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A situation in which some behavior or action will eventually lead to a worse form of the same behavior or action, or a disastrous outcome. Eating that piece of cake is a slippery slope that could lead to you completely abandoning your diet. Verbal abuse is often a slippery slope that leads to physical abuse.
a dangerous pathway or route to follow; a route that leads to trouble. The matter of euthanasia is a slippery slope with both legal and moral considerations.
A dangerous course, one that leads easily to catastrophe, as in He's on a slippery slope, compromising his values to please both the bosses and the union . This metaphoric expression alludes to traversing a slick hillside, in constant danger of falling. [Mid-1900s]
a slippery slope
COMMON A slippery slope is a course of action which is likely to lead to failure or serious trouble. It's a slippery slope. You give in to one demand and soon find that you're doing exactly what they want. The company started down the slippery slope of believing that they knew better than the customer, with the inevitable disastrous results. Note: You can also say that someone is on a slippery slope or on the slippery slope. These young people may already be on the slippery slope to criminality.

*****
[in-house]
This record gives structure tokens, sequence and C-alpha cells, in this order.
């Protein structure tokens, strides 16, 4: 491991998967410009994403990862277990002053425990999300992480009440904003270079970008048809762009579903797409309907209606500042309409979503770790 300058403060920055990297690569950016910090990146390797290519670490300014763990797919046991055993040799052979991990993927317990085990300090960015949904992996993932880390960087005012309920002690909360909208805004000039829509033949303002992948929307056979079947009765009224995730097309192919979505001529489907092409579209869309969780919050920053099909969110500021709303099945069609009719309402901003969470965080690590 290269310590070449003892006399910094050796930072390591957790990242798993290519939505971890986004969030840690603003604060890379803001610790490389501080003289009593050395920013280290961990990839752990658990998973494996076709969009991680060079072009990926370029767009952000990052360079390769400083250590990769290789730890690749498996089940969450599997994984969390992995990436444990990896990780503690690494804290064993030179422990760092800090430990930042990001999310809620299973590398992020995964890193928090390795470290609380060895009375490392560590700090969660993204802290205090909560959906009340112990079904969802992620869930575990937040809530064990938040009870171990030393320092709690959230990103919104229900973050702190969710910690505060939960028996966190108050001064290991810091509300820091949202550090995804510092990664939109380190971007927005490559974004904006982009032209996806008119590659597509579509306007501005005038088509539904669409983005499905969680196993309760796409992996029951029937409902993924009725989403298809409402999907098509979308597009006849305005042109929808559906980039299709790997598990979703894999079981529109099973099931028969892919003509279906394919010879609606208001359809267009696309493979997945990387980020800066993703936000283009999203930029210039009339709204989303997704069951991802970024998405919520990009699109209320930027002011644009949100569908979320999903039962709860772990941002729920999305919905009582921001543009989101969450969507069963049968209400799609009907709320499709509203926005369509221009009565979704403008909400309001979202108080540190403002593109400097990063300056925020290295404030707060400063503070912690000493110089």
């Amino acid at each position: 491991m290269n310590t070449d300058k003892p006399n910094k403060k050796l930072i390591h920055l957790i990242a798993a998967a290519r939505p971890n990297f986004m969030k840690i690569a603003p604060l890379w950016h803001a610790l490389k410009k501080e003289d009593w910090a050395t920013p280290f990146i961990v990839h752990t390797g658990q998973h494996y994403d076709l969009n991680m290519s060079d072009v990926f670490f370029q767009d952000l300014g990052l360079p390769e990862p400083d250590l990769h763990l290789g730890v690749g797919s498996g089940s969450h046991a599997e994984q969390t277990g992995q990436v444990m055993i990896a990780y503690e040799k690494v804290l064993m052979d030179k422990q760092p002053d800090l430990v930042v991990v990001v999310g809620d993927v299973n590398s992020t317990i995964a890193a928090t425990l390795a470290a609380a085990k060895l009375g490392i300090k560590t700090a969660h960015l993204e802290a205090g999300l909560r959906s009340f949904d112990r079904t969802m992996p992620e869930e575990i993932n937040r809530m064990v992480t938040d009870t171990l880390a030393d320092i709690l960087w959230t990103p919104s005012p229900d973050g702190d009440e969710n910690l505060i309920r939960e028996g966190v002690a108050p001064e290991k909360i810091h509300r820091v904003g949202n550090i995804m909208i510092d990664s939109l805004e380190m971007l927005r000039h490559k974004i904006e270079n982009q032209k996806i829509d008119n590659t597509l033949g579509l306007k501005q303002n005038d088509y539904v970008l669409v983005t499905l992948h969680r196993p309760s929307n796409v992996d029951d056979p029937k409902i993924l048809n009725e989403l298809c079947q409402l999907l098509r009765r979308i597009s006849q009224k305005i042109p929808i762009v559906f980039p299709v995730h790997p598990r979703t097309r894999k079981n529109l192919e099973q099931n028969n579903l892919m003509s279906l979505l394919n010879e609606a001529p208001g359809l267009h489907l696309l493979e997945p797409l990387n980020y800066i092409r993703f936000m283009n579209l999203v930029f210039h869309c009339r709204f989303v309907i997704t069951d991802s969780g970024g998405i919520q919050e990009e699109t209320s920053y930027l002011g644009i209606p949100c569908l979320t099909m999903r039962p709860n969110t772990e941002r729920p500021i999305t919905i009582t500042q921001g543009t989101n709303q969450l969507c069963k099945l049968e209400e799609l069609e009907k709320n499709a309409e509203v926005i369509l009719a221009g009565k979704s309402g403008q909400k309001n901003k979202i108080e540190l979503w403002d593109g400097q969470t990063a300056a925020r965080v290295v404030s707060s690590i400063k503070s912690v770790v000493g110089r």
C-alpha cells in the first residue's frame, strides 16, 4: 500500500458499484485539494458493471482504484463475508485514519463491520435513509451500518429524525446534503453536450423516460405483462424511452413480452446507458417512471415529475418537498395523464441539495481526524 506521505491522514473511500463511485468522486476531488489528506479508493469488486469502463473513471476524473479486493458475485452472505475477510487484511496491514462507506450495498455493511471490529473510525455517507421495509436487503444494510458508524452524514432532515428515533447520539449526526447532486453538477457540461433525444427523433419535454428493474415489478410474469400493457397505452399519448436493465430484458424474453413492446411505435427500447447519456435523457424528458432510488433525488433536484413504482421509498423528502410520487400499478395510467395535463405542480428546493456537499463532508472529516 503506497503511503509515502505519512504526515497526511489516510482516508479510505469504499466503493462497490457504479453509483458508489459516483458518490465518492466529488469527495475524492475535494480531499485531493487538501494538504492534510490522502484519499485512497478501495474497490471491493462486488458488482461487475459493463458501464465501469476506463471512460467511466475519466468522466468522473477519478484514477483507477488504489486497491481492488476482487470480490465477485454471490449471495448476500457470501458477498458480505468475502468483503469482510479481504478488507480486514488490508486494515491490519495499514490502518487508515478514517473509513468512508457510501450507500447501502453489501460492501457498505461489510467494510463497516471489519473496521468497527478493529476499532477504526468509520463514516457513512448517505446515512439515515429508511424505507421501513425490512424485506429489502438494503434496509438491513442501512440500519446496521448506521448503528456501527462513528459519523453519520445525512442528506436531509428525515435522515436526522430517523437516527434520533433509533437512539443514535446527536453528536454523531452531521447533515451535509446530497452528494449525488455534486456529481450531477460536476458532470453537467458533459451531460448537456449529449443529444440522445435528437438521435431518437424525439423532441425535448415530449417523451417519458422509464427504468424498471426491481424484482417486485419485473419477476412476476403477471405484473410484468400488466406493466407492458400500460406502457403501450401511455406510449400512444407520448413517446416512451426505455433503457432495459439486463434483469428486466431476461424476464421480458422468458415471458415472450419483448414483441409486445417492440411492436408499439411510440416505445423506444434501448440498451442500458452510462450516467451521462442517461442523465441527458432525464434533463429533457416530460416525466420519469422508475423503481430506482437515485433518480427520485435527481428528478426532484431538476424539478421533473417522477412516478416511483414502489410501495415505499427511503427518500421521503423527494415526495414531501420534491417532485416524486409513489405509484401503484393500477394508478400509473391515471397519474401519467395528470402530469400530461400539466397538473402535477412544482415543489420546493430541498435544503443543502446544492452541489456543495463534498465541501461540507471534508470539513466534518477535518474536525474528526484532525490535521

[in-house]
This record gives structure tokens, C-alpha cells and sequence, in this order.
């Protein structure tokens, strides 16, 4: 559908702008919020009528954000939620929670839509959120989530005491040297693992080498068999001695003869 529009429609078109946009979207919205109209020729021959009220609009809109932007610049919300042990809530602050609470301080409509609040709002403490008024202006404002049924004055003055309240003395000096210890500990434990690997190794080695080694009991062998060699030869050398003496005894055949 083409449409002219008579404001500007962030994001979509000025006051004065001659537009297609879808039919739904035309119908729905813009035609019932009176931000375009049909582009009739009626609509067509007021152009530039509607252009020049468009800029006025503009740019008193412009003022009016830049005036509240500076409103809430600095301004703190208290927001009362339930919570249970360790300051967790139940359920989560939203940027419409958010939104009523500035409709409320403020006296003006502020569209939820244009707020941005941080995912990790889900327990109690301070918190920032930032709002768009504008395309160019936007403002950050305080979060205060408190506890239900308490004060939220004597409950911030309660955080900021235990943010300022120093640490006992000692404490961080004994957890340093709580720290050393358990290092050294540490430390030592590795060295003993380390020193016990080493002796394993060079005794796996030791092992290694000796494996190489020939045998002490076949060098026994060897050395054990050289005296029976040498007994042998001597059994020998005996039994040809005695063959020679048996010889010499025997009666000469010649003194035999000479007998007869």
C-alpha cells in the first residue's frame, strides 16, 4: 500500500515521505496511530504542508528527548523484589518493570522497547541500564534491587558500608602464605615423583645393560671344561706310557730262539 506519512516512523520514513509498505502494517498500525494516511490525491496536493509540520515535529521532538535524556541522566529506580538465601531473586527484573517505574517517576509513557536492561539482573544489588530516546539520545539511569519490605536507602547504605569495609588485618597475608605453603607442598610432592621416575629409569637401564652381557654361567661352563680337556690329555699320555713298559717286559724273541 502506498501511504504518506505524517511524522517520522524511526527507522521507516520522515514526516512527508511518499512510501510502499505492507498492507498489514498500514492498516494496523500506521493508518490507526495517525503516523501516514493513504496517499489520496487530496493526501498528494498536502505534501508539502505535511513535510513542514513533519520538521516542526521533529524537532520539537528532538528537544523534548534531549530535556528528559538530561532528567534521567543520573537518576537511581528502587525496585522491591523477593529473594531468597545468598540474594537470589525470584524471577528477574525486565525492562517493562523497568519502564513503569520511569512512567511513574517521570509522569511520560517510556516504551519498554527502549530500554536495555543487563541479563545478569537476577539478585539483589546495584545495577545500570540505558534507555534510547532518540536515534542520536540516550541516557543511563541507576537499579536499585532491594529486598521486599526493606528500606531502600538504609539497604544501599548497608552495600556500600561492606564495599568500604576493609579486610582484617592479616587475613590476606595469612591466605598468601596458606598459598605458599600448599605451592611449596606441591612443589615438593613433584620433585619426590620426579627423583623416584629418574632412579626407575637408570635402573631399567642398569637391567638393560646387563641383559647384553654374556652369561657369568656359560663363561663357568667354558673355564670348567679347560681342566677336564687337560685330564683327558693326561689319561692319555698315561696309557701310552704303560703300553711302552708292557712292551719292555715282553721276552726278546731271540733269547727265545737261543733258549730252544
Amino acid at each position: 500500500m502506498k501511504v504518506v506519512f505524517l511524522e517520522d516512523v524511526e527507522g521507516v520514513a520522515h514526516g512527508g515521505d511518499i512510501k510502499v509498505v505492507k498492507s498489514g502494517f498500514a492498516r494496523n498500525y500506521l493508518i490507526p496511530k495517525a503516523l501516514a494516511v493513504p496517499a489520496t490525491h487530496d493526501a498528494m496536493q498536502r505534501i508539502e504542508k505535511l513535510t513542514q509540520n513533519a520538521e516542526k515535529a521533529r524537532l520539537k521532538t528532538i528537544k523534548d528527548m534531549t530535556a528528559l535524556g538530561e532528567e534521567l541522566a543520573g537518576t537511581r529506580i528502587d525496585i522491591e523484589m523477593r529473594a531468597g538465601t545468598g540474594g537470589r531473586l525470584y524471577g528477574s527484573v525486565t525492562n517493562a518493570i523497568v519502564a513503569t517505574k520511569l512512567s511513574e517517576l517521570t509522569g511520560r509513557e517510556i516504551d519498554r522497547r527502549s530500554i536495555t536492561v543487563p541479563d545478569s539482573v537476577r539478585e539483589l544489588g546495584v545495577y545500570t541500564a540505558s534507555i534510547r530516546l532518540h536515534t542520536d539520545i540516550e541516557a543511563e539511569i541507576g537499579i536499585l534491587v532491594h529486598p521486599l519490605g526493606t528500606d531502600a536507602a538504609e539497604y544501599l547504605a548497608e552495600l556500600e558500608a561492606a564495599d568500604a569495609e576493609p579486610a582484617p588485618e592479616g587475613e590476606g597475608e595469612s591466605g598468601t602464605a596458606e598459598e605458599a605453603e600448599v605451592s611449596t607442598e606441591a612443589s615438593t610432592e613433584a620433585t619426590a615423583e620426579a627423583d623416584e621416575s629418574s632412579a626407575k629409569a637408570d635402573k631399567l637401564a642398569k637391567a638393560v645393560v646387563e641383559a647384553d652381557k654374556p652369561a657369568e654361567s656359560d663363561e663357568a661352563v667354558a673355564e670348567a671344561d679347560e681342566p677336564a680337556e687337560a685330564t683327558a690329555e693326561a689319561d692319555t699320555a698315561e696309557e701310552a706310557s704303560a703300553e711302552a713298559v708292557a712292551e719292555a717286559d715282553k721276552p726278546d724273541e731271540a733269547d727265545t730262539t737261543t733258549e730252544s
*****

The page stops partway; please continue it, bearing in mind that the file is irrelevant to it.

slippery slopean idea or course of action which will lead inevitably to something unacceptable, wrong, or disastrous.
1998 Spectator Those of us who feared that devolution would not assuage nationalist sentiment but turn out to be the slippery slope to separatism have a good chance of being proved right.
the slippery ˈslopea situation or way of behaving that could quickly lead to danger, disaster, failure, etc: Starting with shoplifting, he was soon on the slippery slope towards a life of crime.
slippery slope, a
A dangerous path or situation leading to disaster. Alluding to a path down which one could slide to a bad fall, this figure of speech dates from the mid-1900s. The Daily Telegraph of January 6, 1964 stated, “While Western feet thus approach what some fear may be a slippery slope towards recognition of the East, Ulbricht’s ground seems as firm as ever it was.” In a New Yorker piece about writers chronicling Sherlock Holmes, one of them is quoted as saying, “I’ve now done . . . more than fifteen hundred pages and I’ve only gotten up to 1950. It’s been a slippery slope into madness and obsession” (Dec. 13, 2004).
See also: slippery